U.N. Peacekeepers Round Table

A panel of international military officers, currently studying at the U.S. Army Command and General Staff College at Fort Leavenworth, discusses their U.N. peacekeeping experiences, examining their missions and both their challenges and achievements.
Saturday, September 16, 2017
2:00 pm
Event Audio
In 16 of today's most dangerous trouble spots – from South Sudan and Mali to Darfur and the Democratic Republic of the Congo – United Nations peacekeepers are working to separate warring parties and protect people from the scourge of armed conflict. It’s an inherently dangerous mission, costing the lives of more than 3,600 uniformed and civilian personnel since operations launched in 1948. The program was awarded a Nobel Peace Prize in 1988.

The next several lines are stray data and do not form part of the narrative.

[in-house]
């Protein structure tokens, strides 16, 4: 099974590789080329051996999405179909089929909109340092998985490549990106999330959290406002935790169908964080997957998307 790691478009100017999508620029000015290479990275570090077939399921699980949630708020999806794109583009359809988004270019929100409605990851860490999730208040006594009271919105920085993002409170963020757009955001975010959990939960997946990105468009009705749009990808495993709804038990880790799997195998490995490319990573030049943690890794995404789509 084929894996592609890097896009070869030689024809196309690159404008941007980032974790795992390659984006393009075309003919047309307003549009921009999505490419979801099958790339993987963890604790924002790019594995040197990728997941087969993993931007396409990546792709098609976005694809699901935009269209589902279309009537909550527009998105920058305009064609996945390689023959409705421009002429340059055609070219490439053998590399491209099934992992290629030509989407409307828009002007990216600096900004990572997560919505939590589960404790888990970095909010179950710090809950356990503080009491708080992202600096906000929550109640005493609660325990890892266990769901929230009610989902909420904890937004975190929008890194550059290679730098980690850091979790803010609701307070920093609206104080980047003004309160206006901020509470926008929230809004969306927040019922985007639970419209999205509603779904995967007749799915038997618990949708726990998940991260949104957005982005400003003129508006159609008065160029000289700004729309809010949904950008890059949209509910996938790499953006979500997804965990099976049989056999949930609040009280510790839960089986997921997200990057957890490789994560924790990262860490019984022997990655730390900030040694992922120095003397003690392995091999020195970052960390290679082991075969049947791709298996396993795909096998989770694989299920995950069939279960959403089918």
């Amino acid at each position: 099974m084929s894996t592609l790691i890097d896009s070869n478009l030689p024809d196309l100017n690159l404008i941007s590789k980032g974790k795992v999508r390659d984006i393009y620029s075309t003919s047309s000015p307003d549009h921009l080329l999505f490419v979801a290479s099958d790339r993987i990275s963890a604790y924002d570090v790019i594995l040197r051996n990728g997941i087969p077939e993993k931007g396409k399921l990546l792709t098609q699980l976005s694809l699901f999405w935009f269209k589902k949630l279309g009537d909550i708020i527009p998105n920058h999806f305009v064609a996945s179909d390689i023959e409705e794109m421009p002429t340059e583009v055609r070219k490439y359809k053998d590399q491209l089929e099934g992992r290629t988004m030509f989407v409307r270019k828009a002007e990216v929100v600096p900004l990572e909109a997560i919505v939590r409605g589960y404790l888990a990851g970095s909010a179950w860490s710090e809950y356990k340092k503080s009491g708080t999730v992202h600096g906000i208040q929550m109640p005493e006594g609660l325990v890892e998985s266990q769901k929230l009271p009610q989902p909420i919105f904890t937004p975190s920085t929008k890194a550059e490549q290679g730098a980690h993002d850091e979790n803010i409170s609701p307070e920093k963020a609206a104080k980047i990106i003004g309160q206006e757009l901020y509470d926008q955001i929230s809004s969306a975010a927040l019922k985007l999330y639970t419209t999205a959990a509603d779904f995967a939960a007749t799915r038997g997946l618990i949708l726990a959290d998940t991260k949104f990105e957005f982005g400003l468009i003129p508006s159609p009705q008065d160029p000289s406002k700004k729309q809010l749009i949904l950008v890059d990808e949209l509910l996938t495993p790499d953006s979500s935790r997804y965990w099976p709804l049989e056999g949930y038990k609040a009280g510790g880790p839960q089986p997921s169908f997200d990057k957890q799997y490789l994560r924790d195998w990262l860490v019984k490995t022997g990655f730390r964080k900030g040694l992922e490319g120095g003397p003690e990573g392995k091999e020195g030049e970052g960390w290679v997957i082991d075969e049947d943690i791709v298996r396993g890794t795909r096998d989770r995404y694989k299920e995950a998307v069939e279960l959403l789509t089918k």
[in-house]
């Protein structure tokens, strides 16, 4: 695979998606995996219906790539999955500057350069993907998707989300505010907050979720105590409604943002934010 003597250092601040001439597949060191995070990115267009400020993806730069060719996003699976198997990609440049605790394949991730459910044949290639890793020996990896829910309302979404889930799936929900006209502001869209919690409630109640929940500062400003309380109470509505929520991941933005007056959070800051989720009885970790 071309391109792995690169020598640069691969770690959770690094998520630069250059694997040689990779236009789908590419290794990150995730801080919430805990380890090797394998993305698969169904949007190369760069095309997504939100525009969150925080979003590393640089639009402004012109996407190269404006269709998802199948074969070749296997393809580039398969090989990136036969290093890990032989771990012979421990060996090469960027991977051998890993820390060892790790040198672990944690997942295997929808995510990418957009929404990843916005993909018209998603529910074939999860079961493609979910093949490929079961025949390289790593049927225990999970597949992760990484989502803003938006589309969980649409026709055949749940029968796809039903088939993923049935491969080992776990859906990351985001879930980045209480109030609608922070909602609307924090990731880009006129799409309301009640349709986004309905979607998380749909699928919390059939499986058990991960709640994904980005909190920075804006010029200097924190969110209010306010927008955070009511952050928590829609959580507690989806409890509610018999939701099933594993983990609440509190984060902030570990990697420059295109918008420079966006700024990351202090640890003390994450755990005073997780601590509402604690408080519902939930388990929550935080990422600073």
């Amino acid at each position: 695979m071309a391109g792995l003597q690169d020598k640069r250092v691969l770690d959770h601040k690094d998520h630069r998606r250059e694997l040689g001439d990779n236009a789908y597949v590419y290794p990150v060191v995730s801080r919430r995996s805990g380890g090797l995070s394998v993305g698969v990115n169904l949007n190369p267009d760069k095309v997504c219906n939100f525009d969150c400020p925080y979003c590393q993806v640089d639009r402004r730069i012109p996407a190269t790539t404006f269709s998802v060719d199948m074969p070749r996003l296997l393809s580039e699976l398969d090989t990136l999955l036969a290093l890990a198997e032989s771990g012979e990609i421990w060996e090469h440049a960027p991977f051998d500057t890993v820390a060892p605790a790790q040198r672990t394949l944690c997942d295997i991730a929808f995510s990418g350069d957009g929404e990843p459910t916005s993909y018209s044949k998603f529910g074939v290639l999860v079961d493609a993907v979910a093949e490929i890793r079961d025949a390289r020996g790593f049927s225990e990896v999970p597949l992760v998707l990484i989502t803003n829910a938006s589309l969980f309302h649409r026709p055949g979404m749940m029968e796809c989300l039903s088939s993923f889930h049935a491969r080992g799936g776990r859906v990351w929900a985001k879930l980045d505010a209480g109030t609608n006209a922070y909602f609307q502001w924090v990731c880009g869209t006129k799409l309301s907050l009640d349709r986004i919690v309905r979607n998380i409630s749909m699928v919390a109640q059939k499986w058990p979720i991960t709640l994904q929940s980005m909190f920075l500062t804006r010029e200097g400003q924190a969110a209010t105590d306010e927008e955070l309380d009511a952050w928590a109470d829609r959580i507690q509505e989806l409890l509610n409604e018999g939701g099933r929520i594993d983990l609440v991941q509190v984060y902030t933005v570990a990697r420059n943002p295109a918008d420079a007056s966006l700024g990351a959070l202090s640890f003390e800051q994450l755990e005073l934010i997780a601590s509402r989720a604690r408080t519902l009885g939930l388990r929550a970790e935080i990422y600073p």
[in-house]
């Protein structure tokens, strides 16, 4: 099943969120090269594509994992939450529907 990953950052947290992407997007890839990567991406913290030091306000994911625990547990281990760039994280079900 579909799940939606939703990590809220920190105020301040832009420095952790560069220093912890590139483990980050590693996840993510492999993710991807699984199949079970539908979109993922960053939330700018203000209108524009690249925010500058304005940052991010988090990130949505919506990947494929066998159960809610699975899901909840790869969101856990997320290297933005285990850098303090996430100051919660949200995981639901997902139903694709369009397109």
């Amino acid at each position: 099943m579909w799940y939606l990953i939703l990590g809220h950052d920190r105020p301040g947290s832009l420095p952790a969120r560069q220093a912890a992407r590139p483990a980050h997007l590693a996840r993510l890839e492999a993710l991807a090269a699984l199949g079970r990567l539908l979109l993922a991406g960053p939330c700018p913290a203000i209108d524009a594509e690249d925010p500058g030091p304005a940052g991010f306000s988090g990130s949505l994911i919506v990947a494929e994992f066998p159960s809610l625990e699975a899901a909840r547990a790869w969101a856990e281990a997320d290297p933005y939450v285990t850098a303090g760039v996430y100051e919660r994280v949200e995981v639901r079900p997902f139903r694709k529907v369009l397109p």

Retired Col. Larry Swift, who recently completed a three-year term as chief of the U.N. Office of Military Affairs' Military Planning Service, leads a discussion of those efforts, joining a panel of international military officers currently studying at the U.S. Army Command and General Staff College at Fort Leavenworth. They look back at their missions, recalling their challenges and their achievements.
Co-presented by the Harry S. Truman Library and Museum, the United Nations Association of Greater Kansas City, the International Student Division of the U.S. Army Command and General Staff College, and American Public Square and the Harry S. Truman Center.